Valanice and Jack stepped within the open courtyard of Daventry. Jack was scanning his surroundings with considerable interest, and Valanice realized that since he had only seen the castle in his “magic stories” (as Valanice had silently named them, in spite of his assertions that they weren’t magic), he would probably be savoring every tiny detail before he would have to return to his own time.

But would he be able to return? Valanice had no idea how he had arrived in Daventry, nor any idea how he would return to wherever and whenever her came from. She hoped that he would somehow find a way back.

They finally stepped within the castle and closed the heavy oak doors behind them. Jack jumped slightly at the sudden booming, but quickly regained his composure and continued walking with Valanice across the crimson carpet, deeper into the vastness of Castle Daventry.

When they finally reached the twin thrones, Valanice noted that there was a man seated in the right throne. She immediately recognized him as her husband, King Graham of Daventry, her devoted soul mate for the last eighteen years of her life. Graham raised his head and shook it in bafflement at the strange animal at his wife’s side. His eyes had met with those of the most bizarre of creatures, leprechauns, gnomes, rocs and even mermaids, but Jack was one beast that he had never before imagined.

“What – Who is that, Valanice?” he stammered, trying to remain calm in spite of his wide eyes and slack jaw.

“I found him near the gardens,” explained Valanice. “His name is Jack. He’s apparently visiting our time from a time in the future.”

“I couldn’t have said it better,” said Jack, smiling contentedly. “And King Graham,” he continued, bowing exuberantly, “I am honored to be in your mighty kingdom of Daventry. It has to be the coolest place I ever – oops!”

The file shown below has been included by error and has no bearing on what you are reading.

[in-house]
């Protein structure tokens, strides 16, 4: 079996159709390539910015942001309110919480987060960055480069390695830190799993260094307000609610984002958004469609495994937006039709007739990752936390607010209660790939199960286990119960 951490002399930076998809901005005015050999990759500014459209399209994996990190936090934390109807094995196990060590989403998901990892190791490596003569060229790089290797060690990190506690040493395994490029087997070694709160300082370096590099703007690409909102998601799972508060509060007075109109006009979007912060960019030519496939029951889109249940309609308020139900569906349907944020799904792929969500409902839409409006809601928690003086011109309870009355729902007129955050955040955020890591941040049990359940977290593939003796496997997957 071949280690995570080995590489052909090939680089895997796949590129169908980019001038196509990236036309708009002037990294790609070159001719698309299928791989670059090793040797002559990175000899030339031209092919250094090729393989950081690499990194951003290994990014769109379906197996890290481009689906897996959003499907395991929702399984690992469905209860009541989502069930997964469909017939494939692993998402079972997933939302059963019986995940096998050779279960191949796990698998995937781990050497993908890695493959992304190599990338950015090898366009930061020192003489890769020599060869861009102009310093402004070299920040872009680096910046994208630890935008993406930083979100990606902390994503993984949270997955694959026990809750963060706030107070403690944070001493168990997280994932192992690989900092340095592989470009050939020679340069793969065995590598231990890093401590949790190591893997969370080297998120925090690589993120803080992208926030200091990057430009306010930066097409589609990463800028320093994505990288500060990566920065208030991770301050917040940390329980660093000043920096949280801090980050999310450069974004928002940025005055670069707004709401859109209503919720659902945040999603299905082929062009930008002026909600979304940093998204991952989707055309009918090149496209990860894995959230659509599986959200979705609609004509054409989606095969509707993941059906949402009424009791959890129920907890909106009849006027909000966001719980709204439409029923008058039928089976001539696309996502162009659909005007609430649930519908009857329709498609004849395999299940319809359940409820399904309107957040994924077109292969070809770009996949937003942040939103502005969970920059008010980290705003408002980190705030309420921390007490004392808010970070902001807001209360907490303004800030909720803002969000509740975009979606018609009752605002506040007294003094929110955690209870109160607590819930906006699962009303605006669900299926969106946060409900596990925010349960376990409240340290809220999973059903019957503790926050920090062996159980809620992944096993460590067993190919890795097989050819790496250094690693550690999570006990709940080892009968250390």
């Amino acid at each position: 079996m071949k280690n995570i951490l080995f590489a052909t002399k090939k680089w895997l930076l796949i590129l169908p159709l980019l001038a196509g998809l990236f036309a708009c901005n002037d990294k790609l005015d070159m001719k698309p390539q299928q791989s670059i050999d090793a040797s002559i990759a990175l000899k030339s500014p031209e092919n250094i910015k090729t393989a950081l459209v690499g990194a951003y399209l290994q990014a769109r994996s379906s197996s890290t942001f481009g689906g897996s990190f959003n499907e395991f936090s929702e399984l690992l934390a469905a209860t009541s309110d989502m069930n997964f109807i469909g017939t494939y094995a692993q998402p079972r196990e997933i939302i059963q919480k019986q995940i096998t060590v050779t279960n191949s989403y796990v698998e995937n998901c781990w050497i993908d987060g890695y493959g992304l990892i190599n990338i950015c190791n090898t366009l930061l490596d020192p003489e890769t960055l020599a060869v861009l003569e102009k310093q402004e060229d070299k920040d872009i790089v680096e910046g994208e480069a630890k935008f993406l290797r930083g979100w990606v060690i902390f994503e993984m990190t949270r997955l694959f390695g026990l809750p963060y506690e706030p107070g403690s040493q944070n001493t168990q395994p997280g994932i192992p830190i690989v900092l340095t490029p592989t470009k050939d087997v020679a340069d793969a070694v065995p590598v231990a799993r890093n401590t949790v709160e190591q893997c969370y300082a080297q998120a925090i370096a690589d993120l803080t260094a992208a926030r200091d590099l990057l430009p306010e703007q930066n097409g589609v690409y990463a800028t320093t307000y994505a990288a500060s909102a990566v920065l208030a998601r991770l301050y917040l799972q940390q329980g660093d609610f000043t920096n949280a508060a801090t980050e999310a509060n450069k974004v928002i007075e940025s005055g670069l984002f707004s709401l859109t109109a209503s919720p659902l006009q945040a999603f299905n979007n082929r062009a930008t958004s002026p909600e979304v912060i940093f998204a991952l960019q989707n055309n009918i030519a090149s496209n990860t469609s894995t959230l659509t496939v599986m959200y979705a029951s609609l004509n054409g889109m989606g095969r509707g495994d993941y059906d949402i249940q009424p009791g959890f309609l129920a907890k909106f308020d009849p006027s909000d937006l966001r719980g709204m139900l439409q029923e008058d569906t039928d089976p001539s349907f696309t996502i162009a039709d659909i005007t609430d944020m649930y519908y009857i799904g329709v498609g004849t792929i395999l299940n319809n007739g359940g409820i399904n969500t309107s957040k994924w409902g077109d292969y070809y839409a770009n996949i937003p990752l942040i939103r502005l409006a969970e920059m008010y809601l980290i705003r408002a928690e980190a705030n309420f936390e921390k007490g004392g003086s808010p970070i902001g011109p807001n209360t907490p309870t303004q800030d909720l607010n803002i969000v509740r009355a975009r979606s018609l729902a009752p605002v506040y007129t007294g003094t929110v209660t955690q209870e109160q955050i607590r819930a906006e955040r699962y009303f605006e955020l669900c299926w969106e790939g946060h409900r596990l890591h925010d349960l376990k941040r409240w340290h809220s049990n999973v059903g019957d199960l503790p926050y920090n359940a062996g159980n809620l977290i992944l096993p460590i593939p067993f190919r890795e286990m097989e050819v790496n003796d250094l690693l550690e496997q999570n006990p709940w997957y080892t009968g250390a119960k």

Jack had began flickering again, like he had within the gardens. Graham bore the same look of shock that his wife had when she saw it happen. And again, Jack quickly muttered something in what the king and queen presumed was an ancient dialect, and gradually faded back into view.

“I’m sorry, your majesty,” Jack said. “Whenever I speak in the voice of my time, I start fading and my head starts throbbing. I have to speak something in the old tongue if I don’t want to disappear.”

“It’s a long story,” said Valanice.

“But I think I have the time,” said Jack. “Shall we go someplace less formal than here?”

“If you say so,” said Graham. He rose from his gold and velvet throne and beckoned at Jack and Valanice. They followed him through the large door to the left of the two thrones and into the gargantuan dining hall. Graham and his wife sat down on two wooden chairs near one of the ends of the table, while Jack took slightly longer. The solid backs of the chairs made it difficult to settle on with his tail constantly getting in the way. After several minutes of his frustrated attempts, Graham began snickering slightly, and, in spite of herself, so did Valanice.

“Is that – is that a real tail you have there, Jack?” asked Graham, trying not to laugh.

“Why else would I be having all this trouble?” snapped Jack, though not without irritation in his voice. He finally found the only position that was compatible with his anatomy. He straddled the chair sideways, facing the royal couple with his tail dangling down on the side that wasn’t facing them.

“That’s better,” he sighed. “Now, what do you want to know about me, King Graham of Daventry?”

“I don’t really know where to begin,” confessed Graham, shrugging.

“I know most of what there is to know about Jack,” volunteered Valanice. “He comes from a time far into the future, where our family’s adventures have actually become stories that the readers themselves control. Doesn’t that sound amazing?”